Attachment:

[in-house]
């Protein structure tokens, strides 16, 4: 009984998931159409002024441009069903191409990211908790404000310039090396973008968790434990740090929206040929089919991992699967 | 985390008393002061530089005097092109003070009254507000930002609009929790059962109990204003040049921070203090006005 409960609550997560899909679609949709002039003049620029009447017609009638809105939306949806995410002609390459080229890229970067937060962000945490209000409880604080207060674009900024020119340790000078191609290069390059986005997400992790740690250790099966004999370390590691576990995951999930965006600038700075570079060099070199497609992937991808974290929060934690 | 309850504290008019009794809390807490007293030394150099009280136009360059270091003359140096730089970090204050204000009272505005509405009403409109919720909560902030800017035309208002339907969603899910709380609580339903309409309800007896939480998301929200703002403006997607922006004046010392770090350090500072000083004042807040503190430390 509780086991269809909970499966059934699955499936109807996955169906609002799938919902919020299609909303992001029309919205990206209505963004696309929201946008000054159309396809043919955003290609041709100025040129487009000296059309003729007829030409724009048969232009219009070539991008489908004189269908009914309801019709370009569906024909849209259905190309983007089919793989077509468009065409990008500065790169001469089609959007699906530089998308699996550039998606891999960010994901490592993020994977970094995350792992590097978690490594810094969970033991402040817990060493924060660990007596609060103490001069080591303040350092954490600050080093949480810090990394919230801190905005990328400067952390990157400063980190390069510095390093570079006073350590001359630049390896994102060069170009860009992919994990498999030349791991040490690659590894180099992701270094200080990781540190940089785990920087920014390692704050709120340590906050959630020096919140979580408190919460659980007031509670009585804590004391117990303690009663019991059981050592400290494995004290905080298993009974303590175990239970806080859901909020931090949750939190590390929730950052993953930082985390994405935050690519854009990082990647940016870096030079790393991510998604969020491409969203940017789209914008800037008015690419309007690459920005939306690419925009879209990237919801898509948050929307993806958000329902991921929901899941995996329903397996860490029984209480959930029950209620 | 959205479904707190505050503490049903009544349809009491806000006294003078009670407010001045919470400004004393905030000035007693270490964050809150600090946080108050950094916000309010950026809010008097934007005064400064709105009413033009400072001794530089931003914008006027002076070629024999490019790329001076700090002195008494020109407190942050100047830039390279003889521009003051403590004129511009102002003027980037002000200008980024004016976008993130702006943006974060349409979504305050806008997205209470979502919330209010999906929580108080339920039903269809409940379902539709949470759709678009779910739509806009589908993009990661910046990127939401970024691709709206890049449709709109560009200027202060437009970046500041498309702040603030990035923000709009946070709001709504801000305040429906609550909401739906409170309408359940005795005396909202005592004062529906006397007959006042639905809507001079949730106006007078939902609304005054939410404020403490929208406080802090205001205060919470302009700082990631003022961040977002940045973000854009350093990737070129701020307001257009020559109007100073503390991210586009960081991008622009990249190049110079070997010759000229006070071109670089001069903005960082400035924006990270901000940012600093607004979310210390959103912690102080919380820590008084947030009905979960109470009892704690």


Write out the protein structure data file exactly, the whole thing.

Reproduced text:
[in-house]
């Protein structure tokens, strides 16, 4: 009984998931159409002024441009069903191409990211908790404000310039090396973008968790434990740090929206040929089919991992699967 | 985390008393002061530089005097092109003070009254507000930002609009929790059962109990204003040049921070203090006005 409960609550997560899909679609949709002039003049620029009447017609009638809105939306949806995410002609390459080229890229970067937060962000945490209000409880604080207060674009900024020119340790000078191609290069390059986005997400992790740690250790099966004999370390590691576990995951999930965006600038700075570079060099070199497609992937991808974290929060934690 | 309850504290008019009794809390807490007293030394150099009280136009360059270091003359140096730089970090204050204000009272505005509405009403409109919720909560902030800017035309208002339907969603899910709380609580339903309409309800007896939480998301929200703002403006997607922006004046010392770090350090500072000083004042807040503190430390 509780086991269809909970499966059934699955499936109807996955169906609002799938919902919020299609909303992001029309919205990206209505963004696309929201946008000054159309396809043919955003290609041709100025040129487009000296059309003729007829030409724009048969232009219009070539991008489908004189269908009914309801019709370009569906024909849209259905190309983007089919793989077509468009065409990008500065790169001469089609959007699906530089998308699996550039998606891999960010994901490592993020994977970094995350792992590097978690490594810094969970033991402040817990060493924060660990007596609060103490001069080591303040350092954490600050080093949480810090990394919230801190905005990328400067952390990157400063980190390069510095390093570079006073350590001359630049390896994102060069170009860009992919994990498999030349791991040490690659590894180099992701270094200080990781540190940089785990920087920014390692704050709120340590906050959630020096919140979580408190919460659980007031509670009585804590004391117990303690009663019991059981050592400290494995004290905080298993009974303590175990239970806080859901909020931090949750939190590390929730950052993953930082985390994405935050690519854009990082990647940016870096030079790393991510998604969020491409969203940017789209914008800037008015690419309007690459920005939306690419925009879209990237919801898509948050929307993806958000329902991921929901899941995996329903397996860490029984209480959930029950209620 | 959205479904707190505050503490049903009544349809009491806000006294003078009670407010001045919470400004004393905030000035007693270490964050809150600090946080108050950094916000309010950026809010008097934007005064400064709105009413033009400072001794530089931003914008006027002076070629024999490019790329001076700090002195008494020109407190942050100047830039390279003889521009003051403590004129511009102002003027980037002000200008980024004016976008993130702006943006974060349409979504305050806008997205209470979502919330209010999906929580108080339920039903269809409940379902539709949470759709678009779910739509806009589908993009990661910046990127939401970024691709709206890049449709709109560009200027202060437009970046500041498309702040603030990035923000709009946070709001709504801000305040429906609550909401739906409170309408359940005795005396909202005592004062529906006397007959006042639905809507001079949730106006007078939902609304005054939410404020403490929208406080802090205001205060919470302009700082990631003022961040977002940045973000854009350093990737070129701020307001257009020559109007100073503390991210586009960081991008622009990249190049110079070997010759000229006070071109670089001069903005960082400035924006990270901000940012600093607004979310210390959103912690102080919380820590008084947030009905979960109470009892704690």